In the year 2001, 3.5 million baby boomers joined the ranks of Americans over the age of 55. Furthermore, AARP (formerly known as the American Association of Retired Persons) tells us that fully 82% of people over age 50 want to spend their golden years in their own homes. Presumably that includes many houses that have been around for half a century or longer. As more and more people ask themselves how their existing houses can provide the safe, convenient surroundings older folks need, two new catch phrases have entered the remodeler’s vocabulary: aging in place and universal design. The National Association of Homebuilders (NAHB) is advising remodelers that they can’t afford to ignore the aging-in-place market that is, the one made up of old people in old houses. It’s the innovative use of universal design—the design of environments to satisfy the needs of many types of users—that makes staying in their old houses a viable option for aging owners.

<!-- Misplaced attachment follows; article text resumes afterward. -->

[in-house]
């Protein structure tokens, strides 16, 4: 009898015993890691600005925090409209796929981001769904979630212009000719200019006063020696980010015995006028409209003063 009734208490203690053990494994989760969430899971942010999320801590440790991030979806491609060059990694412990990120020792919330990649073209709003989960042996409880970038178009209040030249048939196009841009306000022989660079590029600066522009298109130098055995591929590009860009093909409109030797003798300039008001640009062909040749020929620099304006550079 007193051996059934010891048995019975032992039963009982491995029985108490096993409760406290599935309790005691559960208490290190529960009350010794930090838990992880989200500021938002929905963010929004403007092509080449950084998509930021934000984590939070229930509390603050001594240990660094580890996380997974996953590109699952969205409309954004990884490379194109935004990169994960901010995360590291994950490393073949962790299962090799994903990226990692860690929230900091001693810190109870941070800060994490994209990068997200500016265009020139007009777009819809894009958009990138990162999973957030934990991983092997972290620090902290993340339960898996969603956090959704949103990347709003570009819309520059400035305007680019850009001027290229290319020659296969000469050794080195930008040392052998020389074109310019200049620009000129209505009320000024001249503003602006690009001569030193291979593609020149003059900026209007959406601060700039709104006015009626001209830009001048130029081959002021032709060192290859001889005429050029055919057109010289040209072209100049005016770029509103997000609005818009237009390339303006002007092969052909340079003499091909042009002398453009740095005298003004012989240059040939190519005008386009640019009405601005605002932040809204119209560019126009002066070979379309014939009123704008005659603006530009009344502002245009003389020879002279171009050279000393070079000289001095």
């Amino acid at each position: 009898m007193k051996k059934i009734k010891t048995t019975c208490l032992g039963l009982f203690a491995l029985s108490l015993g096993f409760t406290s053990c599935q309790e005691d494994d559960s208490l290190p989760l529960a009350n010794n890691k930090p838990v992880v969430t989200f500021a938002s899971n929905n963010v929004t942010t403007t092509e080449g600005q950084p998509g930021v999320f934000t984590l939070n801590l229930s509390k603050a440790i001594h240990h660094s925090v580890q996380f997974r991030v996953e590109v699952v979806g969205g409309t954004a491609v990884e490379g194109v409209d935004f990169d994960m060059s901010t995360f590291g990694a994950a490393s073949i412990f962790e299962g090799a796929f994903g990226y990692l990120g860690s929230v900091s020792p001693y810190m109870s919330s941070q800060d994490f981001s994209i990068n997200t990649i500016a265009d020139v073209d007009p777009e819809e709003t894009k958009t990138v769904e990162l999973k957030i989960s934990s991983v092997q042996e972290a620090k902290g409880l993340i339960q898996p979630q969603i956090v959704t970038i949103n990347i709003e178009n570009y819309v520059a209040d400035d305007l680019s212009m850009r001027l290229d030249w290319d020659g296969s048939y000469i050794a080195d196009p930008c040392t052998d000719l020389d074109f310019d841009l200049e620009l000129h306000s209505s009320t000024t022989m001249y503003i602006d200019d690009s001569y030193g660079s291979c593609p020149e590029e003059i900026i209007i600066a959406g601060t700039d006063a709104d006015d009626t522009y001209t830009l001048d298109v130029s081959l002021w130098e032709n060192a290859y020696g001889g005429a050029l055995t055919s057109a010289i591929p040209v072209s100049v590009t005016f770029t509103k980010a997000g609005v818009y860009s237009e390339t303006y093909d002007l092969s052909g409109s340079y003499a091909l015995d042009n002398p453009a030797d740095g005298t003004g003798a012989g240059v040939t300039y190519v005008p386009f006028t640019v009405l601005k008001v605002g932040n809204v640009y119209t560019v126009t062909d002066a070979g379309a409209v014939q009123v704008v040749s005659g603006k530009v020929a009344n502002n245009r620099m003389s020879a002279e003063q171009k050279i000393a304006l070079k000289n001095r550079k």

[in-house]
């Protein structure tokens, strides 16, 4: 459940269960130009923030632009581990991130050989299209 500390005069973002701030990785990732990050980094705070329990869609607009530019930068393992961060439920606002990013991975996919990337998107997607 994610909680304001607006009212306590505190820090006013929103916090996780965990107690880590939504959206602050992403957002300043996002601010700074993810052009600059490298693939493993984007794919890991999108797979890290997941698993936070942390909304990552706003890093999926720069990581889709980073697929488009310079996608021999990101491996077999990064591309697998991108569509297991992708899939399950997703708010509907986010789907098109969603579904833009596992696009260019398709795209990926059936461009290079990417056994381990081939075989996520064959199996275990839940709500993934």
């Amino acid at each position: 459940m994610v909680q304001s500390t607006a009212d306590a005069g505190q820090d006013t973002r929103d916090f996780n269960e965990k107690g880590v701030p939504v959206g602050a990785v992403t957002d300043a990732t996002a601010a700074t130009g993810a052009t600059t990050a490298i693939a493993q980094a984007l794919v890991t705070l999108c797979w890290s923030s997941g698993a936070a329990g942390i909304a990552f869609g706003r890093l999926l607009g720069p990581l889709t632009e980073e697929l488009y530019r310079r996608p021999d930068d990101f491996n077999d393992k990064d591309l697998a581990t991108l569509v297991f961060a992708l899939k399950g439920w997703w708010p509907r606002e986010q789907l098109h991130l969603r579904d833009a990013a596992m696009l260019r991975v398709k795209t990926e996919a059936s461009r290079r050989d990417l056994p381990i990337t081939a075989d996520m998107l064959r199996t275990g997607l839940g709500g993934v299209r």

No matter what your age, it’s never too soon to start thinking about how your house will work for you during the years when you’re most likely to need its help. Experts agree that the best time to consider changes to your living space is before—not after—you’re also being forced to think about hip replacements or live-in caregivers. In fact, many real estate agents advise that there’s nothing about a thoughtfully designed accessible house that’s likely to make it worth less when resale time rolls around. After all, even young people meet with the occasional temporarily or permanently disabling disaster. Even young people have friends or family members with disabilities whom they’d like to entertain comfortably and with dignity in their own homes. (Lugging visitors like sacks of potatoes from one floor to another may be well-intentioned, but it is definitely neither comfortable nor dignified for the lug-ees.)
So whatever your age, before you restore, rehab, or remodel an old house—preferably before you even buy—one consider these factors: